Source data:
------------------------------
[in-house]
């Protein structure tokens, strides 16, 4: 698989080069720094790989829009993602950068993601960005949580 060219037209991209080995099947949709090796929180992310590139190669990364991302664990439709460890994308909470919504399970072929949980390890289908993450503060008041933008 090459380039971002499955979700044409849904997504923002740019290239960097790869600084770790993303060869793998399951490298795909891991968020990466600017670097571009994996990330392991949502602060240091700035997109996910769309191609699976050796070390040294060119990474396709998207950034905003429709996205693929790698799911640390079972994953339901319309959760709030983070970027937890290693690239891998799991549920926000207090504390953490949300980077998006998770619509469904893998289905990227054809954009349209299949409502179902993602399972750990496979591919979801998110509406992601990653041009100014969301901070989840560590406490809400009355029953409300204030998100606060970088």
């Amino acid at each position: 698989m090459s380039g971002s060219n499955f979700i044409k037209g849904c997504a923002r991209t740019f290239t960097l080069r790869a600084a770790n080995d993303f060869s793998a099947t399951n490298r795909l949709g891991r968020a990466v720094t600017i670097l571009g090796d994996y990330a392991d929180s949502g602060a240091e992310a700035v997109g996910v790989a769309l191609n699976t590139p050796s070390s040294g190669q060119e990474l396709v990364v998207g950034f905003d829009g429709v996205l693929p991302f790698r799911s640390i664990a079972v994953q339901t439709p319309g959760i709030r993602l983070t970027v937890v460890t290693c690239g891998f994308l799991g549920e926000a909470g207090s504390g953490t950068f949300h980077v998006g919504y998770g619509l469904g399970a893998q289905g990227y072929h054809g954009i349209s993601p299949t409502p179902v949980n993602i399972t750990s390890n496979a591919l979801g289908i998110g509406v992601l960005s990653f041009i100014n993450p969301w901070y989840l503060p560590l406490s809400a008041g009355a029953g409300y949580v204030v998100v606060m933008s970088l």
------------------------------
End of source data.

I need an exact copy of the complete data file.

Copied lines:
[in-house]
């Protein structure tokens, strides 16, 4: 698989080069720094790989829009993602950068993601960005949580 060219037209991209080995099947949709090796929180992310590139190669990364991302664990439709460890994308909470919504399970072929949980390890289908993450503060008041933008 090459380039971002499955979700044409849904997504923002740019290239960097790869600084770790993303060869793998399951490298795909891991968020990466600017670097571009994996990330392991949502602060240091700035997109996910769309191609699976050796070390040294060119990474396709998207950034905003429709996205693929790698799911640390079972994953339901319309959760709030983070970027937890290693690239891998799991549920926000207090504390953490949300980077998006998770619509469904893998289905990227054809954009349209299949409502179902993602399972750990496979591919979801998110509406992601990653041009100014969301901070989840560590406490809400009355029953409300204030998100606060970088």
């Amino acid at each position: 698989m090459s380039g971002s060219n499955f979700i044409k037209g849904c997504a923002r991209t740019f290239t960097l080069r790869a600084a770790n080995d993303f060869s793998a099947t399951n490298r795909l949709g891991r968020a990466v720094t600017i670097l571009g090796d994996y990330a392991d929180s949502g602060a240091e992310a700035v997109g996910v790989a769309l191609n699976t590139p050796s070390s040294g190669q060119e990474l396709v990364v998207g950034f905003d829009g429709v996205l693929p991302f790698r799911s640390i664990a079972v994953q339901t439709p319309g959760i709030r993602l983070t970027v937890v460890t290693c690239g891998f994308l799991g549920e926000a909470g207090s504390g953490t950068f949300h980077v998006g919504y998770g619509l469904g399970a893998q289905g990227y072929h054809g954009i349209s993601p299949t409502p179902v949980n993602i399972t750990s390890n496979a591919l979801g289908i998110g509406v992601l960005s990653f041009i100014n993450p969301w901070y989840l503060p560590l406490s809400a008041g009355a029953g409300y949580v204030v998100v606060m933008s970088l």